Tuesday, October 16, 2007

MK's Michael Kornick brings Chicago culinary stars together for a great cause

Photo courtesy of Gerber + Scarpelli

To Chicago foodies, Michael Kornick is a culinary hero. But to a small group of children, Kornick’s heroism stretches far beyond his kitchen talent. In between his chef/owner responsibilities at MK and MK North and his consulting/partner duties at Nine Steakhouse, Kornick finds time to help helm the Children’s Oncology Services, Inc.’s (COSI) primary fundraiser, Toque: An Evening with Chicago’s Culinary Masters. This year’s Toque (named for that tall, pleated white chef’s hat) was hosted by sommelier extraordinaire Alpana Singh and saw a sold-out crowd of 300 guests gathered at the Chicago History Museum Oct. 11, ready to wine, dine and open their pocketbooks to help an incredible cause.

Kornick’s passion for the oncology cause began several years ago. “I had two friends. One lost their child to cancer, while the other friend’s child survived,” says Kornick, who is bubbly and enthusiastic when talking about his involvement. “When that child [Jacob Drescher, now COSI’s executive director] finished his last round of chemo, we hosted a party for him at MK.” Fast forward several years, and Kornick is spending a day at one of COSI’s many overnight camps for children with cancer. “It was life-changing,” he says. “It’s the only place these kids can go and feel normal.”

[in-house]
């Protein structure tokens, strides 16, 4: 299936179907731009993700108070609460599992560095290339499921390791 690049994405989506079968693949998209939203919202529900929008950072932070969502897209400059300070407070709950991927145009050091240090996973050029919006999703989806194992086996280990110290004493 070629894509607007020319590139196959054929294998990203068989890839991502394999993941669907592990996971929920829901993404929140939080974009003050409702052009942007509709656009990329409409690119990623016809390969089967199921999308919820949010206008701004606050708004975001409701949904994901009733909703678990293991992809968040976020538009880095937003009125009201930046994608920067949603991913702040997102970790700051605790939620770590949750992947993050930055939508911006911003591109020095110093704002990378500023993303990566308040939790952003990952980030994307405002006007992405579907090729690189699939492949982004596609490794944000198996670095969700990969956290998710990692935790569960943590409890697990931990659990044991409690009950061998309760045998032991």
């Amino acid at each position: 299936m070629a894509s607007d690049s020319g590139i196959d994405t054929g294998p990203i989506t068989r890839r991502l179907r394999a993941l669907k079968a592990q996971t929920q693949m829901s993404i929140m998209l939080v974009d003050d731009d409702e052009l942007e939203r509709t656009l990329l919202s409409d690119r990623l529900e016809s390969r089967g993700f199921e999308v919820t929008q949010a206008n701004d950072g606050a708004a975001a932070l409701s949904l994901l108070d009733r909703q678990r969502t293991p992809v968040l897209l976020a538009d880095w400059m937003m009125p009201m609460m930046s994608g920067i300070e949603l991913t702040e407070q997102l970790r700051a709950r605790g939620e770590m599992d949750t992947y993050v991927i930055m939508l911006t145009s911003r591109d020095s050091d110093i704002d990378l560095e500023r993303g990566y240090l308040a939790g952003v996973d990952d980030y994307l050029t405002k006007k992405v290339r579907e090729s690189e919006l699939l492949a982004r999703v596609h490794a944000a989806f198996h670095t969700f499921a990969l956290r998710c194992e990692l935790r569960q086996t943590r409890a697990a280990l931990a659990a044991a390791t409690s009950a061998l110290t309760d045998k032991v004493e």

Last year, Kornick decided to get extra-involved. Taking the idea of a chef’s dinner under his wing, Kornick wrote a letter to his fellow culinary artists, explaining what his involvement had meant to him. The response was overwhelming. This year, so many chefs wanted to participate that there wasn’t room for Kornick to prepare a dish. Check out this list: Graham Elliot Bowles (Avenues), Michael Shrader (Nine Steakhouse), John Hammel and Amelia Tshilds (Lula CafĂ©), Dean Zanella (312 Chicago), Mindy Segal (Hot Chocolate), Randy Zweiban (Nacional 27), Kornick’s whole MK team and many more. Each chef was in charge of creating a dish for the cocktail reception, seated dinner or dessert reception, with Alpana and her assistants pairing wines along the way.

With dishes like braised rabbit with fall vegetables, hamachi tostadas and gingerbread cupcakes, the food unquestionably took center stage. But the highlight of the night was a speech by Hailey Danisewicz, a 16-year-old survivor who lost a leg to osteocircoma, a type of bone cancer. As she talked to the crowd about the ways COSI has changed her life, photos of kids at camp flashed in the background, and several guests could be seen dabbing at their eyes. But Danisewicz was equally as touched. “It’s so great to see so many people here for this,” she says. “This cause means so much to me, and they’re really helping a lot of people who need it.” She credits COSI with not only providing her with a support group, but introducing her to her favorite activity, downhill skiing, through one of the many travel opportunities the organization provides.

As dinner wrapped up, guests participated in a live auction with an auctioneer who spoke so fast and authentically he could have come straight from a county fair. Prizes like Oprah tickets, a Chicago Bulls package and a guest bartending role on Check, Please! helped raise thousands more for COSI’s many programs. And according to Kornick, the generosity of the guests -- and chefs -- is exactly how things get accomplished. “Things don’t happen without the private sector participating,” he says. “When you have the opportunity to do something for other people, something that has a long-lasting effect, you have to do it.” – Molly Each

To learn more about COSI and their many opportunities for children with cancer, check out onestepcamp.com